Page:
> > "Bob O`Bob" <bob@cluestick.org> wrote in message

    >
    > > >
    > > > I guess I've "fallen for it" then, because NT doesn't scale.

    >
    > > > Clustering does serve the same purpose, and often does so at
    > > > reduced total cost, but it is not really the same thing.

    >
    > I should clarify what I meant here. When people argue that it's impossible
    > to build really large scale systems (particularly the server-side web

    stuff
    > that I do, and like doing) on Windows, I usually think the person making

    the
    > case is either uninformed or a *nix bigot.
    >
    > Granted, there are some apps that really take a really huge server with a
    > lot of CPUs, and with the possible exception of the 2000 series of MS
    > enterprise apps, there isn't much out there that scales beyond 4-8
    > CPUs/server right now, but how often are there real-world apps that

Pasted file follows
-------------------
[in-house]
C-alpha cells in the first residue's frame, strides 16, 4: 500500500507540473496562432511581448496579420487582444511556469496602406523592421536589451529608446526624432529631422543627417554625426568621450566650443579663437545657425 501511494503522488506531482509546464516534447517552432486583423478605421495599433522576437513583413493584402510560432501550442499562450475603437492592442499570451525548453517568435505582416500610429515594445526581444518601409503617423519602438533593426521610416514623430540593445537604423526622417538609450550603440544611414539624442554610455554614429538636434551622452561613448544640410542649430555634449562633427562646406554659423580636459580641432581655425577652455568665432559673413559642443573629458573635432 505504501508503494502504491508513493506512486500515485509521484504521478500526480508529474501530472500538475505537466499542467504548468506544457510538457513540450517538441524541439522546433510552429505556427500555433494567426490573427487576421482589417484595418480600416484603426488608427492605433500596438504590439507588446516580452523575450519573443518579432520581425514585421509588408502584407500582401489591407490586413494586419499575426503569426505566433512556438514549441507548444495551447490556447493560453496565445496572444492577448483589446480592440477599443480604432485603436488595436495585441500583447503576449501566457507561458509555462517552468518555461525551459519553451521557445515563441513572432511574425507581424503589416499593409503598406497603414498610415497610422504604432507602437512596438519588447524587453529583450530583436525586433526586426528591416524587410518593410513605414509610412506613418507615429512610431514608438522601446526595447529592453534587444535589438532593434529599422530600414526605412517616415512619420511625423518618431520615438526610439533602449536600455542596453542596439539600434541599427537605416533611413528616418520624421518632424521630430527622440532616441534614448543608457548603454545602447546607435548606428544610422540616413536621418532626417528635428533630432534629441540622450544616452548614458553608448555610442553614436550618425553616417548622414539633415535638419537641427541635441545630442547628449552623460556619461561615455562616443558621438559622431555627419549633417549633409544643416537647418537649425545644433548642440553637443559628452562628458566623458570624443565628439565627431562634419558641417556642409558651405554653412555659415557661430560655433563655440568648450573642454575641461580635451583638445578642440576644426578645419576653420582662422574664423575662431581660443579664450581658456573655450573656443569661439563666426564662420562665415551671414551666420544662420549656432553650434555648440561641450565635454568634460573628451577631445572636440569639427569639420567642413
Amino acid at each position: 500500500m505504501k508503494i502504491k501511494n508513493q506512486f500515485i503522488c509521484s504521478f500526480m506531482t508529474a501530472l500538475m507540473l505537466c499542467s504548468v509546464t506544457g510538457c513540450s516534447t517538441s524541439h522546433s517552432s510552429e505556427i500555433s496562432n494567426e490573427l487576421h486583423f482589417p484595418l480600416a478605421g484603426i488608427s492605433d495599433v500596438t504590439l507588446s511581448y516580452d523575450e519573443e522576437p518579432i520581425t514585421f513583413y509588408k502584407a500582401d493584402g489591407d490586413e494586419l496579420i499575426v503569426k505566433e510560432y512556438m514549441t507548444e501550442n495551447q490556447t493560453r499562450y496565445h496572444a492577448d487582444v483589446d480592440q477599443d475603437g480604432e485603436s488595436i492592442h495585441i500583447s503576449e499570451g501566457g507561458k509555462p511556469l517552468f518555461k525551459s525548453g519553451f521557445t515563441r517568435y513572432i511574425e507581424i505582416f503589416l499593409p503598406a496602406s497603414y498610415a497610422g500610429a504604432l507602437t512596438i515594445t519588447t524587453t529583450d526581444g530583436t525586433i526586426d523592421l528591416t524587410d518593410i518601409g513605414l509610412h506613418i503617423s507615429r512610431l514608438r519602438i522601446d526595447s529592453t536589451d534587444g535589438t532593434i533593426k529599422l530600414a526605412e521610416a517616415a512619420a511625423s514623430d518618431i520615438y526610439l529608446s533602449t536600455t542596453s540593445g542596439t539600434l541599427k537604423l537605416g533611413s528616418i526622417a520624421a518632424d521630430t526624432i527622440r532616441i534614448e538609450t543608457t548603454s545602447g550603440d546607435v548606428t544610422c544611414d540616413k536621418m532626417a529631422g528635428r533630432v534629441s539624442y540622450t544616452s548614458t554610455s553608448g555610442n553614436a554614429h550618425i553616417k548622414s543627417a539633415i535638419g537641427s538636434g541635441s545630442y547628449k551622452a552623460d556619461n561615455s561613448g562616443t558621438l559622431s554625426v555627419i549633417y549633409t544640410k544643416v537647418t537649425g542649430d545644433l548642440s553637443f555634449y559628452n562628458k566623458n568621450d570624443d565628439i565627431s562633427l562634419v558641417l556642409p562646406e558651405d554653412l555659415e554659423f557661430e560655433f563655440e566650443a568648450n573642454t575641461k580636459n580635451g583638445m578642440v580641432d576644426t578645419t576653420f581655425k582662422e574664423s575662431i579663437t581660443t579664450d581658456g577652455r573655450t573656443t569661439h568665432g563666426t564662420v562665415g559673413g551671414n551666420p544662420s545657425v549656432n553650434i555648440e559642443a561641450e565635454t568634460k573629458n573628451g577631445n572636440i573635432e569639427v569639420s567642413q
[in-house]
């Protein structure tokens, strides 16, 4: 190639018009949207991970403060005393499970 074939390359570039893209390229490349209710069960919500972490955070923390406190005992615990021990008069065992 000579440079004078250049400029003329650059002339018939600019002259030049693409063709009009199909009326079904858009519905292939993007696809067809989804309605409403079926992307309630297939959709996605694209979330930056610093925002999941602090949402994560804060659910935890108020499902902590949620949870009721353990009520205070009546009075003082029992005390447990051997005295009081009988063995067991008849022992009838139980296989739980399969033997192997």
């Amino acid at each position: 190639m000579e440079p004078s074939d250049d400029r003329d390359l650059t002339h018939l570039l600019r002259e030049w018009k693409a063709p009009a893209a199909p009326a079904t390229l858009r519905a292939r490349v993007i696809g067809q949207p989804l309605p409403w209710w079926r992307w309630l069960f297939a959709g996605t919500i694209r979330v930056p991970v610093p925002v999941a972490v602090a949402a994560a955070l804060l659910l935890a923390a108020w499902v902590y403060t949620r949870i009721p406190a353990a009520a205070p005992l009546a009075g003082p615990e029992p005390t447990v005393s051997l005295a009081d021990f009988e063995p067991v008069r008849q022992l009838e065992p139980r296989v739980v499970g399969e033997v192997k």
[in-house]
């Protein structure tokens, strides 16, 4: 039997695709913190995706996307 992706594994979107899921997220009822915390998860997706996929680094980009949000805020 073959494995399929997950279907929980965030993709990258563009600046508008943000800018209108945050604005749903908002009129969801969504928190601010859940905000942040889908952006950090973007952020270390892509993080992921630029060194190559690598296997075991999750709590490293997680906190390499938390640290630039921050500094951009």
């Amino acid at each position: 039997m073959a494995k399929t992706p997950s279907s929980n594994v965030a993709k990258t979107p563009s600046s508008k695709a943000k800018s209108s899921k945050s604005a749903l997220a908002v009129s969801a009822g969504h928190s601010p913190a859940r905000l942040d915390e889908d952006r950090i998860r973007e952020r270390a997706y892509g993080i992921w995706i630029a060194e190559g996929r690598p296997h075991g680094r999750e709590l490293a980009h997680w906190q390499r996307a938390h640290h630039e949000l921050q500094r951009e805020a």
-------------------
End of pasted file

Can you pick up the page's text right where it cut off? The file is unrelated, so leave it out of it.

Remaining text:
require
    > a ton of horsepower and don't scale out?
    >
    > > Bob, uh... ever hear of Windows 200 DataCenter Server?
    > > I think THAT puppy probably "scales" just fine. Never put mits
    > > to it myself, but from what specs I've read...it should f'n
    > > ro...uh,..scale well<g>.

    >
    > I haven't seen any independent numbers on DataCenter Server yet.
    > What I consider a fair test:
    >
    > Give Microsoft, Sun, IBM, and Red Hat a budget of $500K (or something

    around
    > that) to build a highly scalable app [detailed spec provided] -- they can
    > spend the cash however they like, though all programmer time will be

    figured
    > at a fixed, hourly rate. Tell all the participants at the start what

    numbers
    > you're trying to maximize.
    >
    > Then run performance and reliability numbers on the resulting app. No

    using
    > beta software.
    >
    > I'd bet that you'd get 4 really different solutions in terms of how they
    > were architected, and there wouldn't be too much of a performance
    > difference.
    >


    Yup...and give then 48 hours tops to have the app running from the time the
    starters' pistol goes off.
    They don't get to see the spec in advance - except in very general terms.
    Now THERE'S a "shootout" competition setting for ya!<g>




  3. #33
    Dave Rothgery Guest

    Re: VB .NET $$$ Up or Stable?

    "Mark Burns" <mark@iolofpa.com> wrote in message
    > "Dave Rothgery" <drothgery@myrealbox.com> wrote in message